Intel Making a Major Technological Shift; Chip Speeds Expected to Stall
Intel has said that new technologies in chip manufacturing will have power efficiency taking priority over faster execution times. In other words, Intel is calling an end to ‘Moore’s Law’ in practical terms, which has been the fundamental impetus behind the development of computing hardware for the past fifty years.
Derived from a speech given by Gordon E. Moore, who himself was the co-founder of Intel, Moore’s Law successfully predicted the doubling of density in integrated circuits, and therefore speed, every two years.
However, Intel’s Executive Vice President William Holt has stated that chip speeds can be expected to stall as the company shifts its focus to better energy consumption, at least in the early years of semi-quantum-based chip production.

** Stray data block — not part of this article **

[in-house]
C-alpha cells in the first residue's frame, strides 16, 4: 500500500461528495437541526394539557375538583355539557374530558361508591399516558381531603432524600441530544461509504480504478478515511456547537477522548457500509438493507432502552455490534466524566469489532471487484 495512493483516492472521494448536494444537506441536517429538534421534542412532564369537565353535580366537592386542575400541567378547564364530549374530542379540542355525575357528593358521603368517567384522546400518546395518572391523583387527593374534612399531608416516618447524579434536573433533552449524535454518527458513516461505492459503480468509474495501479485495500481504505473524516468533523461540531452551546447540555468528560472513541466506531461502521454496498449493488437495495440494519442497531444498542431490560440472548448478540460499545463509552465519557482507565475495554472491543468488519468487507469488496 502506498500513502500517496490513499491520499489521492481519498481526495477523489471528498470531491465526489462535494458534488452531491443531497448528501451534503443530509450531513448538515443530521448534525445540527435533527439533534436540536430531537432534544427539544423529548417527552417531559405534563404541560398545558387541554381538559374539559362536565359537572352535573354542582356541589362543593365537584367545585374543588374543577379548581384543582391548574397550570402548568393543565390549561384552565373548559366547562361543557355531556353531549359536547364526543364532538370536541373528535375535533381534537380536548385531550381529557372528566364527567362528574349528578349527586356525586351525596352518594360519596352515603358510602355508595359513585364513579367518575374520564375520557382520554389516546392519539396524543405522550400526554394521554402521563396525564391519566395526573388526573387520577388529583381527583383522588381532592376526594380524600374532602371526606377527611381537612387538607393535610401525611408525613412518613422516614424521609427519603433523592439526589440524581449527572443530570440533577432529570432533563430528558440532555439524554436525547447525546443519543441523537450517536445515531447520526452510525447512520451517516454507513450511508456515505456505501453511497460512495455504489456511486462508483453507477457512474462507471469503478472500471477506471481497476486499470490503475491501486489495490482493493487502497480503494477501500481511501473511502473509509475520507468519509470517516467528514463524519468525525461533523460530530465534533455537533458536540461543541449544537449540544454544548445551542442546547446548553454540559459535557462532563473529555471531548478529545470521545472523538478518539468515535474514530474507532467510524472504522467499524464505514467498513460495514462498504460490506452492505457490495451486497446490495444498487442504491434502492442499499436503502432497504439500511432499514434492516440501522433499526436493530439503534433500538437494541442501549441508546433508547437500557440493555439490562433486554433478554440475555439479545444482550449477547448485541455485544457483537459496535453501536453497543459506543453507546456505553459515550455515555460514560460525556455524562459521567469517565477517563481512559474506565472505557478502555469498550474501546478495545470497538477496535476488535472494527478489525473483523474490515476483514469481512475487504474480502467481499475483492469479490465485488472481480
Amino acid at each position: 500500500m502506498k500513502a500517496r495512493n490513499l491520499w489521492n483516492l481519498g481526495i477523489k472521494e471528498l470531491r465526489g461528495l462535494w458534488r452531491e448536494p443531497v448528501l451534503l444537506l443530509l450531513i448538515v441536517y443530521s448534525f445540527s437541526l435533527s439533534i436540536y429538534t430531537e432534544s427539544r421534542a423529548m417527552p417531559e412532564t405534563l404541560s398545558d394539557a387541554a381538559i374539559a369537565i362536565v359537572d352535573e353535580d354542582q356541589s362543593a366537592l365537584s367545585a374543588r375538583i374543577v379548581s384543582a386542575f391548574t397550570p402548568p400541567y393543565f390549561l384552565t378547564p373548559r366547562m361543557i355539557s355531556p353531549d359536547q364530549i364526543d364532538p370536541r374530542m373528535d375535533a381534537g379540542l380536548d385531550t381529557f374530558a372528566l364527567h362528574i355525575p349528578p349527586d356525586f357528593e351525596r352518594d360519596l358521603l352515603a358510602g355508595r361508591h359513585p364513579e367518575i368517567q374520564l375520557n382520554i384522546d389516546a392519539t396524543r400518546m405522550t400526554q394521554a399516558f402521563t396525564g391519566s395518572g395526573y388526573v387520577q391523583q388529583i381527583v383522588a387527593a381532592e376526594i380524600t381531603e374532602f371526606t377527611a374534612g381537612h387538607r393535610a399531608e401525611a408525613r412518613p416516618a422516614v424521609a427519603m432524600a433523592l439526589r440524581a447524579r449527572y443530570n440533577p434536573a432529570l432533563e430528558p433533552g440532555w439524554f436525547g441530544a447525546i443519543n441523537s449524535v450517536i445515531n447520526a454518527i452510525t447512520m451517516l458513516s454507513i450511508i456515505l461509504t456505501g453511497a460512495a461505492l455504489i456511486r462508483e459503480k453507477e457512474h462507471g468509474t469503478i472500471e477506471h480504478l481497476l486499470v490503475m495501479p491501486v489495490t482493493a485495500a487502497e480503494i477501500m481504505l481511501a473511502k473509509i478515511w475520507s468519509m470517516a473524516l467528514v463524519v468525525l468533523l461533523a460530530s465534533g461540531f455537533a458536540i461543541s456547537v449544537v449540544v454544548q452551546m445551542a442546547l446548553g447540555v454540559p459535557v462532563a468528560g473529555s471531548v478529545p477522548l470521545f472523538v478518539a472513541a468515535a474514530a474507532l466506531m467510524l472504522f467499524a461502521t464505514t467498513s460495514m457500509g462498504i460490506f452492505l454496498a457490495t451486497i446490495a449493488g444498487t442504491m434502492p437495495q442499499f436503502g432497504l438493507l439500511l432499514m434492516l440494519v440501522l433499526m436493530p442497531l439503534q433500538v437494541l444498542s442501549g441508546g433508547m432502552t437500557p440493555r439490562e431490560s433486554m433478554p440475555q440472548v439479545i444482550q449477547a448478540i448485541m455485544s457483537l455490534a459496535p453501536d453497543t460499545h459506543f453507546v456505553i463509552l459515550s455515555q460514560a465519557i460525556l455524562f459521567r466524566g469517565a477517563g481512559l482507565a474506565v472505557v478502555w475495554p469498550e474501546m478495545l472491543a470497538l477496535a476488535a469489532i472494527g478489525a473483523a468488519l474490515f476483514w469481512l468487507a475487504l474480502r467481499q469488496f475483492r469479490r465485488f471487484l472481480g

“Particularly as we look at the Internet of things, the focus will move from speed improvements to dramatic reductions in power.”
Holt put forward his prognosis while speaking at the International Solid State Circuits Conference in San Francisco, where he was discussing the new technologies, such as tunnelling transistors (or ‘Quantum tunnelling’) and spintronics.
“We’re going to see major transitions,” said Holt. “The new technology will be fundamentally different.” and continued “The best pure technology improvements we can make will bring improvements in power consumption but will reduce speed.”
Source: MIT Technology Review
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